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Michigan ends its tampon sales tax

Michigan will no longer apply the 6% sales tax to tampons and other menstrual products. Governor Gretchen Whitmer signed the bipartisan legislation Thursday.

Michigan will no longer apply the 6% sales tax to tampons and other menstrual products. Governor Gretchen Whitmer signed the bipartisan legislation Thursday.

Supporters of the decision have said the current 6% levy is discriminatory in nature.

“It’s a tax only a half of the population, and it’s a tax on women, taxing them for something that occurs naturally in their lives. They’re being made to pay extra for something that’s out of their control," Emily Beggs, Director of the 'I Support the Girls' affiliate in Grand Rapids, said.

Beggs said she's seen the community’s need for period products firsthand after launching the group in March of 2019. So far it’s donate more than 210,000 feminine items, around half of which she says are menstrual products.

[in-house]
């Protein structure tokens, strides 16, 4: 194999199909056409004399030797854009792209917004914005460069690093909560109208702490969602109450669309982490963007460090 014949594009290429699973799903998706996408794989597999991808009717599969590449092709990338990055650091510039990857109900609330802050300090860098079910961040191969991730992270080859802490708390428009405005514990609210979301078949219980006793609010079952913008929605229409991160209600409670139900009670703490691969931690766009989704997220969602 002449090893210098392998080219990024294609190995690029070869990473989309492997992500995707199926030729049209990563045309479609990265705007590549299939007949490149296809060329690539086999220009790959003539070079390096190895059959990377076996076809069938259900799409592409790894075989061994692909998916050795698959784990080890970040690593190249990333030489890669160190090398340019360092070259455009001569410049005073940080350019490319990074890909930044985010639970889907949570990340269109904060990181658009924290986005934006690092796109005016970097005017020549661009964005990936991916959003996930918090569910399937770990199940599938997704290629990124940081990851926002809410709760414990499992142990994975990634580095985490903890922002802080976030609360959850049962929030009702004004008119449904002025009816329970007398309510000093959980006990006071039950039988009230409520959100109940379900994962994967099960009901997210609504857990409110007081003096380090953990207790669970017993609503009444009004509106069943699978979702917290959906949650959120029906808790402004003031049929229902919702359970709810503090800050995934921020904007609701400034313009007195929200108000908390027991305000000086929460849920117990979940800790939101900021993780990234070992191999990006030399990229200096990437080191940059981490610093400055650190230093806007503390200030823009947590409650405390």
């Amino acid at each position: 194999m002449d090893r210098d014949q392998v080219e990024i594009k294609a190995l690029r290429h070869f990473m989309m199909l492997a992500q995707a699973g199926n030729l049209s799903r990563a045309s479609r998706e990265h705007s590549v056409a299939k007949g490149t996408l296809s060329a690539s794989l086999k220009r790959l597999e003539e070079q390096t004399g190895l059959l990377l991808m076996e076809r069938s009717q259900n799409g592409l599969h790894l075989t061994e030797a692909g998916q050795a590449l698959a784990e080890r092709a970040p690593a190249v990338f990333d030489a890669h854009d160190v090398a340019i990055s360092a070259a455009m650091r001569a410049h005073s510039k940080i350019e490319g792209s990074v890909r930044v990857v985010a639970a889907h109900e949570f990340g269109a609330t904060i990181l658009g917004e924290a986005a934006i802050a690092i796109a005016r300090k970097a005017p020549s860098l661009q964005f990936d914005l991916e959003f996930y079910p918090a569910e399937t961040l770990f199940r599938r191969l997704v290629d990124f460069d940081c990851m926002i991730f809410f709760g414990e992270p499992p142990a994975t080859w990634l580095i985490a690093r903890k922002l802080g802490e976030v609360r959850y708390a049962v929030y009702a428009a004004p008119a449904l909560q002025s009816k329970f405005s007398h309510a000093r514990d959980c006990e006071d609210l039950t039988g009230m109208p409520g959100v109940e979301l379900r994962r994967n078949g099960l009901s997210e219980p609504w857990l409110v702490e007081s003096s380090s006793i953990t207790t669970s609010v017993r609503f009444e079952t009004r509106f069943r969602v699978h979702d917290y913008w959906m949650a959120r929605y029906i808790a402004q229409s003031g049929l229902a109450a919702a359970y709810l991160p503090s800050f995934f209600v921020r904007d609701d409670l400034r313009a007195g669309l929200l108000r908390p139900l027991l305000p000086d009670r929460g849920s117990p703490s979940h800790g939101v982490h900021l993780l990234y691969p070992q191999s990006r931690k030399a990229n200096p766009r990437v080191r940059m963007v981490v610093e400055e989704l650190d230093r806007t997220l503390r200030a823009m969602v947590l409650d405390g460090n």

“Every penny counts to women who are struggling. We live by budgets most people do...those budgets get so tight and it becomes do I chose where I’m putting my money as far as food for my family or the ability to buy menstrual products for myself," she said.

According to the National Organization for Women and the Rhode Island Medical Journal, the average person spends about $20 on feminine hygiene products per cycle. That adds up to about $18,000 over a lifetime.

The new law will reduce state sales and use tax revenue by roughly $6.3 million a year, compared to the $11 billion in annual sales and use tax collections.

Michigan joins over 20 other states that have either ended the sales tax on menstrual products or never had one, according to Period Equity, a legal organization that advocates for making menstrual products tax-exempt.

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